The frontline of climate change

I had the unique pleasure yesterday of being given the opportunity to attend a panel on Climate Change hosted by the Unitarian Universalist United Nations Office. The panel was entitled “Small Island Nations- A New Endangered Species”, and it was fascinating. The panel was comprised of three speakers: Mr. Climate Change event - Mr. Hewitt speakingWilliam F. Hewitt, M.S., who teaches climate change, sustainability, and energy and the environment at the Center for Global Affairs at NYU, Mr. Hassan Hussain Shihab who is currently the First Secretary at the Permanent Mission of the Republic of Maldives to the United Nations, and H.E Mr. Aunese Makoi Simati, Permanent Representative of Tuvalu to the United Nations and Tuvalu’s Ambassador to the United States.

Mr. Hewitt kicked off the panel by presenting a general overview of the climate change problem. He outlined which greenhouse gas emissions we have to be concerned about (CO2, Methane, Nitrous Oxide, Black Carbon) and showed several graphs detailing the exponential increase in global warming in the last hundred years. The part of his presentation that I found most interesting was the section where he gave a brief overview of Black Carbon, a greenhouse gas of which I was previously unaware. Black Carbon is soot, by and large produced by burning coal. However, lawmakers do not seem to have realized the danger that Black Carbon represents; it has gone unregulated even though it is considered a major factor in the melting of Arctic sea ice. Mr. Hewitt finished his part of the presentation by discussing way climate change affects small island nations the most deeply: rising sea levels. The final point that he imparted was the importance of adaptation and preparation. He stressed the need to prepare in advance so we can halt the increase in global temperatures before it becomes irreversible.

H. E. Mr. Simati, Permanent Representatitve of Tuvalu to the United Nations speaking at the climate change eventH.E Mr. Simati of Tuvalu was the next person to present. He told a powerful story of a nation of sinking islands where crops have been ruined by salination, floods have washed homes away, and there is danger on every tide. Tuvalu is in trouble. A community of eleven thousand people living on a group of eight islands in the South Pacific, Tuvalu sits on the frontline of climate change. Before the next fifty years are up, current predictions show that Tuvalu will have disappeared under the sea. H.E Mr. Simati spoke not only of the problems that Tuvalu faces now but also of the uncertain future facing its children. To me the most powerful image was not one of the destruction of the islands but an image of his young children playing in the sand on the beach. This is what we are trying to preserve.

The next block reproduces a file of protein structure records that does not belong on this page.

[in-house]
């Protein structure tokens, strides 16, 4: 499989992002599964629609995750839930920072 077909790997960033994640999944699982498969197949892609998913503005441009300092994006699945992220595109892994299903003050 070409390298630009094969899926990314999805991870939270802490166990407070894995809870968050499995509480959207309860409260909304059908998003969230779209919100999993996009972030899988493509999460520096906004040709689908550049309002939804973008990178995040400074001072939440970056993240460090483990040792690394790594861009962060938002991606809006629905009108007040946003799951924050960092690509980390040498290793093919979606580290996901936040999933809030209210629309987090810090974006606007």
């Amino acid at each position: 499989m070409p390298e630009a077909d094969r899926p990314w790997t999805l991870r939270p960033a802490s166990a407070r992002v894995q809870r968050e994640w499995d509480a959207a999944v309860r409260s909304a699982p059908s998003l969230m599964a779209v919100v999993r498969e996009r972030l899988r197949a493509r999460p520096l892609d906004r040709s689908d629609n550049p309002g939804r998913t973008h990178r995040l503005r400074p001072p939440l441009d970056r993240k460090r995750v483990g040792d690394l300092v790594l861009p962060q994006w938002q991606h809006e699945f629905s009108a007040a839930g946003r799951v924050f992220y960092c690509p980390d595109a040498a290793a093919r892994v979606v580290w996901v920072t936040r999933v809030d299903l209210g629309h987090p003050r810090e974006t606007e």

H.E Mr. Simati noted several strategies to help Tuvalu combat climate change. However, many of them were very cost prohibitive. The strategy that excited H.E Mr. Simati the most was the idea of having a conference of small island nations where resources could be pooled and ideas could be share between those with the greatest stake in the issue. H.E Mr. Simati came across as slightly disillusioned with the United Nations since he has heard a lot of rhetoric but seen very little action. He urged NGOs to advocate for the prevention of climate change within the UN but also stated that he believes a more localized response will have a greater possibility for success in the immediate future.

The last person to present, Mr. Hassan Hussain Shihab gave an excellent overview of the way that the Maldives has come under attack by climate change and rising sea waters. The Maldives has many of the same problems as Tuvalu. One difference between Tuvalu and the Maldives is in terms of wealth. From the way Mr. Shihab spoke, it seems that the Maldives has a much greater amount of capital to use to prevent immediate disasters caused by climate change. They have been at least partially successful in the construction of seawalls and the mitigation of disaster although 37 of their 1200 islands still flood regularly at least once a year. What impressed me most was that Maldives already has a plan to begin to address climate change. Mr. Shihab stated that the Maldives was “leading by example” and in fact he had the data that showed that the Maldives was doing just that. The Maldives has a comprehensive plan in place to become carbon neutral by the year 2020, and they are well on the way to achieving their goal. What the Maldives really needs now, Mr. Shihab said, is for the world to follow their example.

After the presentation of the three panelists there was a short period of question and answers. The question that I found most interesting was about the situation of climate refugees. Apparently, as international law stands now there is no such thing as a climate refugee. There isn’t even a definition or a set of guidelines for what exactly such a classification would entail. This of course begs the questions, “When Tuvalu sinks, where is everyone going to go? How will the nations of the world view the people and respond?” So far there are no real satisfactory answers to these and related questions. This is an issue that becomes more poignant everyday. After all, if Tuvalu sinks who is next? The Maldives? New York City? Mumbai? This is an issue that demands international attention as we live in and care for God’s creation.

Teo Ufford-Chase is doing a three-week internship with the Presbyterian Ministry at the United Nations as part of his graduation requirements from Green Meadow Waldorf School.

The photos show the event and are courtesy of the Unitarian Universalist United Nations Office.

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